ABC News’ Michael Falcone reports:
Newt Gingrich has company. Turns out the former House Speaker is not the only one who will be dipping his toe into presidential waters on Thursday. Former Louisiana Gov. Buddy Roemer plans to announce a presidential exploratory committee at a news conference in Baton Rouge.
Roemer served as governor of Louisiana from 1988 to 1992, and before that, as a member of Congress from the state’s 4th Congressional district from 1981 to 1988.
He was a Democrat for most of his political career before switching to the Republican Party in 1991. He lost the GOP gubernatorial primary that year to former Ku Klux Klansman David Duke. Roemer currently serves as president of Baton Rouge’s Business First Bank where Thursday’s event will take place.
Roemer’s news conference, scheduled for 1:30 p.m., will coincide with Gingrich’s expected announcement in Atlanta that he will begin what aides call an “explore phase” of a presidential campaign. Such a move will allow Gingrich to prepare for a presidential run, but it is legally different from an exploratory committee.
It’s unclear exactly what assets he brings to the table or what role he might play in the GOP primary, but with many of the other big-name Republicans still on the sidelines lesser-known candidates like Roemer are taking advantage of the vacuum to soak up some media attention.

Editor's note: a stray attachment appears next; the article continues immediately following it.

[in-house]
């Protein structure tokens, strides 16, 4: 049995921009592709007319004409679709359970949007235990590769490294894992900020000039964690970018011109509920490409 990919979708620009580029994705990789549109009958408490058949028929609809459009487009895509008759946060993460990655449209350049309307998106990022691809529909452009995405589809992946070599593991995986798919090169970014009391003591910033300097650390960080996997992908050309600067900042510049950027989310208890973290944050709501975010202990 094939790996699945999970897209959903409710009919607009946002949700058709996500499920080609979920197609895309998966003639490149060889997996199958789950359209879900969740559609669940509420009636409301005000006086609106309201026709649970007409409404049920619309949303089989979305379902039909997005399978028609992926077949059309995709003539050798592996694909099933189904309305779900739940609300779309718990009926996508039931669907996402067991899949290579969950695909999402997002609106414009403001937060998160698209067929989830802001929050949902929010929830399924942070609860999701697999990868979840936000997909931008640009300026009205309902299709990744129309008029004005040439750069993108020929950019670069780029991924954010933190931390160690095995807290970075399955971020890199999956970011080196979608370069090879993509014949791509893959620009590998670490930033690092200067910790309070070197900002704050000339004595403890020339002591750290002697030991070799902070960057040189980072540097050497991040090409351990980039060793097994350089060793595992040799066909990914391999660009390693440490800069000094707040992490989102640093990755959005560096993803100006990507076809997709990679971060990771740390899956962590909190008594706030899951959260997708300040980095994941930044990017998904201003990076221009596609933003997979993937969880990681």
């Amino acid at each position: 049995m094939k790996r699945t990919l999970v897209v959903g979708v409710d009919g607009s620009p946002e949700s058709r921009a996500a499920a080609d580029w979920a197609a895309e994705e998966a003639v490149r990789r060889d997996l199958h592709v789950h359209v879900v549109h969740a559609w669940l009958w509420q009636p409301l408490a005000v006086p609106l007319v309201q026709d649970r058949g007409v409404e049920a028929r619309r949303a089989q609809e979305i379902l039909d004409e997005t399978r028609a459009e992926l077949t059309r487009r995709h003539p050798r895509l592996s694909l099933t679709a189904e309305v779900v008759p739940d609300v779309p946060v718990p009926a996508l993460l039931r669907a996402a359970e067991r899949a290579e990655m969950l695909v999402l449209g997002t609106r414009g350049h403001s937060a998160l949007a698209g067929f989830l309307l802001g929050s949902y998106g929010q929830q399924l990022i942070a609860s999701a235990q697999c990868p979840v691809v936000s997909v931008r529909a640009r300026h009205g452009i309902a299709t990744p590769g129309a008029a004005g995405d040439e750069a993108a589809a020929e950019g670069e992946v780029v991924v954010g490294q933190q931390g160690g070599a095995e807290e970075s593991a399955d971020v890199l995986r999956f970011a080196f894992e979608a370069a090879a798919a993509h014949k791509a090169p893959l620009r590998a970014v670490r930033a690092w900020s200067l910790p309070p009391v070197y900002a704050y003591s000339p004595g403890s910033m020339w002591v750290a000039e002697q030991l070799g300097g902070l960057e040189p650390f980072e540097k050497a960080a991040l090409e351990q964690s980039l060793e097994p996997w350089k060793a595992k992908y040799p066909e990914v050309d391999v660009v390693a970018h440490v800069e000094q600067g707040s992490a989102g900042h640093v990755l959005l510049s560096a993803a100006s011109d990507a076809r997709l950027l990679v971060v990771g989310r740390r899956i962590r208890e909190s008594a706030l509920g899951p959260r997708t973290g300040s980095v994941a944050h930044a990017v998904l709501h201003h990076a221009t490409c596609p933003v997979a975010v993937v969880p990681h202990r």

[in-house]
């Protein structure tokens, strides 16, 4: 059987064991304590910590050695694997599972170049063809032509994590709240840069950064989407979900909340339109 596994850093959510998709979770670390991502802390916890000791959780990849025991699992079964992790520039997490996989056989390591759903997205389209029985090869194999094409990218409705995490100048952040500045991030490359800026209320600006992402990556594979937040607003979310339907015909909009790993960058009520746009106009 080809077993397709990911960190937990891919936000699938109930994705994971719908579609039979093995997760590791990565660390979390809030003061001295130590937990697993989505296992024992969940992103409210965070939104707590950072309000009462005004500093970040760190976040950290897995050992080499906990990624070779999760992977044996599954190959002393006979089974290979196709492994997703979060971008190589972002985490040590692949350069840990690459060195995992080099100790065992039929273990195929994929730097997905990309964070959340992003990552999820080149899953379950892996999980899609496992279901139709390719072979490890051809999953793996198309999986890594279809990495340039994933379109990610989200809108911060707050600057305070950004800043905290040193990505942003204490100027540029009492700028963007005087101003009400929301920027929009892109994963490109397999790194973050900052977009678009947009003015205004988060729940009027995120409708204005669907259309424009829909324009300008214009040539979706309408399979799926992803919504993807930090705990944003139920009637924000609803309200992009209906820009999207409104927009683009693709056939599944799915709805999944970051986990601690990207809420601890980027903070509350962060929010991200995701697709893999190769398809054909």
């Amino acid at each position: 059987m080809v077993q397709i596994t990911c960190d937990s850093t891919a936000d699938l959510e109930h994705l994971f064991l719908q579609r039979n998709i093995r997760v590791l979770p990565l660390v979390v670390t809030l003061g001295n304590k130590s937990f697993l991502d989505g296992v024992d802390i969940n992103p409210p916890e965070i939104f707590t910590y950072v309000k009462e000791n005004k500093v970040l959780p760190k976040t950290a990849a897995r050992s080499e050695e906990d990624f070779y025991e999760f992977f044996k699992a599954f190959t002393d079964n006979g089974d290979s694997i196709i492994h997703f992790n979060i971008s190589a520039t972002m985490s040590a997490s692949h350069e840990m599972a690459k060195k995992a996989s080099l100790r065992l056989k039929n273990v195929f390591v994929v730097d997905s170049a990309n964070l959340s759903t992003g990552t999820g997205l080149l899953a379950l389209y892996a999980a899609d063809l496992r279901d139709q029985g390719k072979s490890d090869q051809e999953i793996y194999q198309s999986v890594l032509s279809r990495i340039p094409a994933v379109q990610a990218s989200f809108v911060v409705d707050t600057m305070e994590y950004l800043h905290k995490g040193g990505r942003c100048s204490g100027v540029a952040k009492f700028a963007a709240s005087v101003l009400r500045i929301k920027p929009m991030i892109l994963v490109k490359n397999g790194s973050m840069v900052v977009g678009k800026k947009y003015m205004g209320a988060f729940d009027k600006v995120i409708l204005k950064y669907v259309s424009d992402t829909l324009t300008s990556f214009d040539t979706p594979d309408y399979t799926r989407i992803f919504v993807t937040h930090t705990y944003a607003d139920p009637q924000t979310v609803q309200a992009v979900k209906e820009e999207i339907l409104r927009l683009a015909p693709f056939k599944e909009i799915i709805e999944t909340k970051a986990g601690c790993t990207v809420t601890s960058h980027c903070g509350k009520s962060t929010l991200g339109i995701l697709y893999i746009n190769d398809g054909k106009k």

And, in a sign that Roemer's nascent political operation might not quite have their act together just yet, a media advisory announcing the Thursday event listed the phone number of Politico reporter Jonathan Martin as the press contact. The mistake was quickly corrected.
Former George W. Bush media guru Mark McKinnon has been informally advising Roemer.
The former Louisiana governor will travel to Iowa on Monday for a speaking appearance at an event organized by the Iowa Faith & Freedom Coalition that also includes a handful of other potential presidential contenders — Gingrich, former Minnesota Gov. Tim Pawlenty, former Pennsylvania Sen. Rick Santorum, and Georgia businessman Herman Cain.
The Harvard-educated Louisiana native tried and failed to launch a political comeback in 1995 with another gubernatorial run and flirted with a Senate bid in 2004, but eventually declined to enter the race. Roemer, 68, underwent serious heart surgery in 2005.